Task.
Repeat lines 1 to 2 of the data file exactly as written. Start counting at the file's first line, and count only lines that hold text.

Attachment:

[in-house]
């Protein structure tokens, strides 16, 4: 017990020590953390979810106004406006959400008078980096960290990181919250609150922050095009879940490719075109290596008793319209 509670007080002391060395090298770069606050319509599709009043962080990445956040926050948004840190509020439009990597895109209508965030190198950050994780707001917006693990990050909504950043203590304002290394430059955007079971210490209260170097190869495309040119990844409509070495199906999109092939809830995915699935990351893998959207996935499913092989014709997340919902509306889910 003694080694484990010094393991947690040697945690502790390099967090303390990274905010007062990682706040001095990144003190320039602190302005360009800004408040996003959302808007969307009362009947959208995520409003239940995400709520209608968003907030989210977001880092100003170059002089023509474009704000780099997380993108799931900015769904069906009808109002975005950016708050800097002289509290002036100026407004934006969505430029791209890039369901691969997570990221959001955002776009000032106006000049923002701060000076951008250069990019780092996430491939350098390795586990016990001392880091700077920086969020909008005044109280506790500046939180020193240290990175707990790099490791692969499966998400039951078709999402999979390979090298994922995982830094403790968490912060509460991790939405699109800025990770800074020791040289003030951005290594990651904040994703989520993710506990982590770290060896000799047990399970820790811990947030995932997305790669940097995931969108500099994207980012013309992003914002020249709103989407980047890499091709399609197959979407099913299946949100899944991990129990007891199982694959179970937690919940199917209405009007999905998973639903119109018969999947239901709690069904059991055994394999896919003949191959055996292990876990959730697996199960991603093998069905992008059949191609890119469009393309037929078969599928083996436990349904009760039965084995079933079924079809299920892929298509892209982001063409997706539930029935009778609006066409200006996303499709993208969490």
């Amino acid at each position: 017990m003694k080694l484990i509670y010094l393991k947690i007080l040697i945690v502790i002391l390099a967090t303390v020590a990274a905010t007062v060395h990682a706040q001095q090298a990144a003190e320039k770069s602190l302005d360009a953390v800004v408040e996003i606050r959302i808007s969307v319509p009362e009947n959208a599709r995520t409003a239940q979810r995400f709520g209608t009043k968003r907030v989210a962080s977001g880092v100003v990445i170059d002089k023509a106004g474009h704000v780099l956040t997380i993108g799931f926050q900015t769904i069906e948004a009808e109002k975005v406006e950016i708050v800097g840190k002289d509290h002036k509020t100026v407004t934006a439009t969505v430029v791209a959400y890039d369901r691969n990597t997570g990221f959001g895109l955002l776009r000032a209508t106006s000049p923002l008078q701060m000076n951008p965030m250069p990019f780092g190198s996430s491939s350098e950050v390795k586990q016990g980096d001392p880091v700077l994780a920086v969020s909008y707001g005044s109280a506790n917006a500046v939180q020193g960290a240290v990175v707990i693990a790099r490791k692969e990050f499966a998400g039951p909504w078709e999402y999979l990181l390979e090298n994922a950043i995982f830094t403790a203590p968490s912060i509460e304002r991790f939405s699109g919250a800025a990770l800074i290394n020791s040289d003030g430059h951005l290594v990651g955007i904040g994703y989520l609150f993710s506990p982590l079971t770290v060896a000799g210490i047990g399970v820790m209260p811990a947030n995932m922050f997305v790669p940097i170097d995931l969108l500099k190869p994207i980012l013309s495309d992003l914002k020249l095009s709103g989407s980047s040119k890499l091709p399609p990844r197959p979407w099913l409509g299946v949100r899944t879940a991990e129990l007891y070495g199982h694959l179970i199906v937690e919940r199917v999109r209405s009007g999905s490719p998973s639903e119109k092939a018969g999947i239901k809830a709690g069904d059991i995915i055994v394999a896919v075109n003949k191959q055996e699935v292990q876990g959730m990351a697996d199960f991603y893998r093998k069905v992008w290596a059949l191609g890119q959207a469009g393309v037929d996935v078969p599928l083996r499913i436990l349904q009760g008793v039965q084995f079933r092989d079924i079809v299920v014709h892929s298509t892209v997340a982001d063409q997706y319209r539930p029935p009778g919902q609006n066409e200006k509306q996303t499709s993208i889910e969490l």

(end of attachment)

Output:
[in-house]
């Protein structure tokens, strides 16, 4: 017990020590953390979810106004406006959400008078980096960290990181919250609150922050095009879940490719075109290596008793319209 509670007080002391060395090298770069606050319509599709009043962080990445956040926050948004840190509020439009990597895109209508965030190198950050994780707001917006693990990050909504950043203590304002290394430059955007079971210490209260170097190869495309040119990844409509070495199906999109092939809830995915699935990351893998959207996935499913092989014709997340919902509306889910 003694080694484990010094393991947690040697945690502790390099967090303390990274905010007062990682706040001095990144003190320039602190302005360009800004408040996003959302808007969307009362009947959208995520409003239940995400709520209608968003907030989210977001880092100003170059002089023509474009704000780099997380993108799931900015769904069906009808109002975005950016708050800097002289509290002036100026407004934006969505430029791209890039369901691969997570990221959001955002776009000032106006000049923002701060000076951008250069990019780092996430491939350098390795586990016990001392880091700077920086969020909008005044109280506790500046939180020193240290990175707990790099490791692969499966998400039951078709999402999979390979090298994922995982830094403790968490912060509460991790939405699109800025990770800074020791040289003030951005290594990651904040994703989520993710506990982590770290060896000799047990399970820790811990947030995932997305790669940097995931969108500099994207980012013309992003914002020249709103989407980047890499091709399609197959979407099913299946949100899944991990129990007891199982694959179970937690919940199917209405009007999905998973639903119109018969999947239901709690069904059991055994394999896919003949191959055996292990876990959730697996199960991603093998069905992008059949191609890119469009393309037929078969599928083996436990349904009760039965084995079933079924079809299920892929298509892209982001063409997706539930029935009778609006066409200006996303499709993208969490």